After conversations with various well-meaning folk at the Agile 2009
conference about some details of Lean and kanban, I remain more
opposed to a general implementation of them than ever.
But I'm willing to grant that a single kanban call might have value.
Liz Keogh had a good example: a group of agile coaching consultants, each with multiple clients, each client moving at different rates, with more clients
waiting for attention. The consultants track their work with cards on a board. (Note: tracking work with cards on a board is NOT kanban...)
When one consultant finishes with a client, that consultant adds a
card to the board saying GIVE ME WORK.
As I understand it, this is the essence of kanban: as Eric Willike told me, the essential image of kanban is a colored card in an empty basket, sent up the line to have the basket filled again.
But what a frighteningly low-bandwidth transaction! This means of communication is for infants: GIMME followed by either YES or NO. Put a bunch of infants in a room and you will certainly observe social behavior and even happy cooperation; but those social transactions cannot be very complex. A social system based only on GIMME: OK/NO is a poor substitute for real adult communication.
But it is a perfectly adequate system for interacting with inanimate objects, such as on a factory floor.
I was asked to supply my favorite metaphor so we could apply lean/kanban to it, and of course I chose a musical performance: a group of experts negotiate a set of things to perform at a certain time at a certain place for a paying audience who will be delighted by the performance. At the arranged time and place, the group of performers demonstrate their expertise for the delighted audience. Then they do it again two weeks later.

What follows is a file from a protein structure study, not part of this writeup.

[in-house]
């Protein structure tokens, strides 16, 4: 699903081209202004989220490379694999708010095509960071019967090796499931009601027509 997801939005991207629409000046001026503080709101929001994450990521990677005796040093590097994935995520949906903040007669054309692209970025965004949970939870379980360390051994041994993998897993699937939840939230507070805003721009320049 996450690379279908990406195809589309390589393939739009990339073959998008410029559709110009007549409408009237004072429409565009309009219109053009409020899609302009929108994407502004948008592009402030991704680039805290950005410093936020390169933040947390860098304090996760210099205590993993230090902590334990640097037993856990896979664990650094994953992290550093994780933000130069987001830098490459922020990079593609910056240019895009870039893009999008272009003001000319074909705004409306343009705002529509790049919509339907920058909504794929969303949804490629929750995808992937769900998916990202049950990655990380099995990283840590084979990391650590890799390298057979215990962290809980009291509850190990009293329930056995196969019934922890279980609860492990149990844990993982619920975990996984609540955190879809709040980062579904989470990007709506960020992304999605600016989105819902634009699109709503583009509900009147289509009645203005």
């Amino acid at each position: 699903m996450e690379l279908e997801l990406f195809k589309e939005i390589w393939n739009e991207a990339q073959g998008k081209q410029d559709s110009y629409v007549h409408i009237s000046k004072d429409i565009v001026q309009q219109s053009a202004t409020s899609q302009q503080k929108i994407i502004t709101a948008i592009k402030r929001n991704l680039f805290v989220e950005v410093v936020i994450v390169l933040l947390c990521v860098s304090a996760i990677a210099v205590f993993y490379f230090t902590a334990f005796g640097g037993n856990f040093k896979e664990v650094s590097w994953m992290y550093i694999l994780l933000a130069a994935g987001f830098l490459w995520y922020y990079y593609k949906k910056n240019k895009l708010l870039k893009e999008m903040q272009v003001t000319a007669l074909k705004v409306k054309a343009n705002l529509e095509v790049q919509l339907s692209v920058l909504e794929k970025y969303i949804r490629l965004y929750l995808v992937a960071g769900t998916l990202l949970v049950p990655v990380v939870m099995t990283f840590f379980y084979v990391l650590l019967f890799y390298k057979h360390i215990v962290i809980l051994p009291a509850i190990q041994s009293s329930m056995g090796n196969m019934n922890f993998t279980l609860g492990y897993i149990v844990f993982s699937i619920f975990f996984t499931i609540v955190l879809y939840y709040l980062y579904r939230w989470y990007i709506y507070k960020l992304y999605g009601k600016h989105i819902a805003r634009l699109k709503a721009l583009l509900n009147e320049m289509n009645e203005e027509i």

My interlocutor then asked me to imagine how to deal with the transportation and the instruments and the catering and the sound and lights and the hotel, etc. etc. etc., implying that lean/kanban is an appropriate system with which to negotiate the larger ecosystem in which a software development team works.
Thinking it over later, though, I still think that not only is kanban a poor fit, it's a dangerous approach when applied to any transaction more complex than filling a basket with parts.
The essential problem is that arranging a performing arts tour or releasing successful iterations to production requires complex negotiations among people at every stage. Kanban defines only a single, infantile transaction: GIMME: OK/NO. If this single
transaction is the only model you have for dealing with people, your project, whatever its nature, is doomed to fail.
On the other hand, if your communication model is complex, for example as they say in the Scrum world, if your story is a placeholder for a conversation rather than an empty basket to be filled, you are doing something-- but whatever it is, it is not kanban. If your cards on a board represent more than just Work In Progress but instead represent complex agreements among groups of people, you have stepped outside
the lines of Lean and kanban and you are doing something altogether different.
The risk I perceive here is that organizations will not only attempt to reduce all of their software development practices to infantile GIMME:OK/NO transactions, but that they will pursue such oversimplifications to great expense in the name of "value stream
mapping". This is an approach that blends the brain-dead process descriptions of ISO9000 with the outrageous process design expense of Six Sigma.
As I've noted many times, processes designed to manipulate physical objects map very poorly to software development.